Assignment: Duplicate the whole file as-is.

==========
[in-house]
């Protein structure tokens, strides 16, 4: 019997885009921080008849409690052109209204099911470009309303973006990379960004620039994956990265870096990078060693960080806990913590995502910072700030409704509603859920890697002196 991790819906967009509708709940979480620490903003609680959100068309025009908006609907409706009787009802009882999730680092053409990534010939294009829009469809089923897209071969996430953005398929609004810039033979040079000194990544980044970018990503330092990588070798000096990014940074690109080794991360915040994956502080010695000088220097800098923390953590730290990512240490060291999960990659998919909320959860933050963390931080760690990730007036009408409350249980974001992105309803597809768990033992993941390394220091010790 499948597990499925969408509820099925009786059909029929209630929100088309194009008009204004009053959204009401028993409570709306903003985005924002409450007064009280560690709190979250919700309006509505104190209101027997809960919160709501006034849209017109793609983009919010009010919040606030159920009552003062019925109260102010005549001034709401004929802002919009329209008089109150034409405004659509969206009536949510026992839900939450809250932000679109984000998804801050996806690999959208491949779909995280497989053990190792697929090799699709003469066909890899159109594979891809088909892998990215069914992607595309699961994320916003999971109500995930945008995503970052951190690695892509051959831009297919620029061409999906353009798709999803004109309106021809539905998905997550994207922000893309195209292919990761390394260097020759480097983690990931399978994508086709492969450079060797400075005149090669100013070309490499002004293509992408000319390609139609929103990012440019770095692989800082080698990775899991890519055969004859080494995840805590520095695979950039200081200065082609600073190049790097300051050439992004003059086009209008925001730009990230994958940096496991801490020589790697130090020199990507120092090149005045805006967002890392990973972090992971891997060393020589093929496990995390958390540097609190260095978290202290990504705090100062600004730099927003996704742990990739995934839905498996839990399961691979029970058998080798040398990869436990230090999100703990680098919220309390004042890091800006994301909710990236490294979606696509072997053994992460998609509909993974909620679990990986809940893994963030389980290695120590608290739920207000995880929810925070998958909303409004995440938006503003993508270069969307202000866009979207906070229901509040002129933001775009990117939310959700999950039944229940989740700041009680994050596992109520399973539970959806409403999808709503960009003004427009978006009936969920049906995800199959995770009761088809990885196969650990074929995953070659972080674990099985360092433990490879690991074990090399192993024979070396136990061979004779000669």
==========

[in-house]
């Protein structure tokens, strides 16, 4: 019997885009921080008849409690052109209204099911470009309303973006990379960004620039994956990265870096990078060693960080806990913590995502910072700030409704509603859920890697002196 991790819906967009509708709940979480620490903003609680959100068309025009908006609907409706009787009802009882999730680092053409990534010939294009829009469809089923897209071969996430953005398929609004810039033979040079000194990544980044970018990503330092990588070798000096990014940074690109080794991360915040994956502080010695000088220097800098923390953590730290990512240490060291999960990659998919909320959860933050963390931080760690990730007036009408409350249980974001992105309803597809768990033992993941390394220091010790 499948597990499925969408509820099925009786059909029929209630929100088309194009008009204004009053959204009401028993409570709306903003985005924002409450007064009280560690709190979250919700309006509505104190209101027997809960919160709501006034849209017109793609983009919010009010919040606030159920009552003062019925109260102010005549001034709401004929802002919009329209008089109150034409405004659509969206009536949510026992839900939450809250932000679109984000998804801050996806690999959208491949779909995280497989053990190792697929090799699709003469066909890899159109594979891809088909892998990215069914992607595309699961994320916003999971109500995930945008995503970052951190690695892509051959831009297919620029061409999906353009798709999803004109309106021809539905998905997550994207922000893309195209292919990761390394260097020759480097983690990931399978994508086709492969450079060797400075005149090669100013070309490499002004293509992408000319390609139609929103990012440019770095692989800082080698990775899991890519055969004859080494995840805590520095695979950039200081200065082609600073190049790097300051050439992004003059086009209008925001730009990230994958940096496991801490020589790697130090020199990507120092090149005045805006967002890392990973972090992971891997060393020589093929496990995390958390540097609190260095978290202290990504705090100062600004730099927003996704742990990739995934839905498996839990399961691979029970058998080798040398990869436990230090999100703990680098919220309390004042890091800006994301909710990236490294979606696509072997053994992460998609509909993974909620679990990986809940893994963030389980290695120590608290739920207000995880929810925070998958909303409004995440938006503003993508270069969307202000866009979207906070229901509040002129933001775009990117939310959700999950039944229940989740700041009680994050596992109520399973539970959806409403999808709503960009003004427009978006009936969920049906995800199959995770009761088809990885196969650990074929995953070659972080674990099985360092433990490879690991074990090399192993024979070396136990061979004779000669």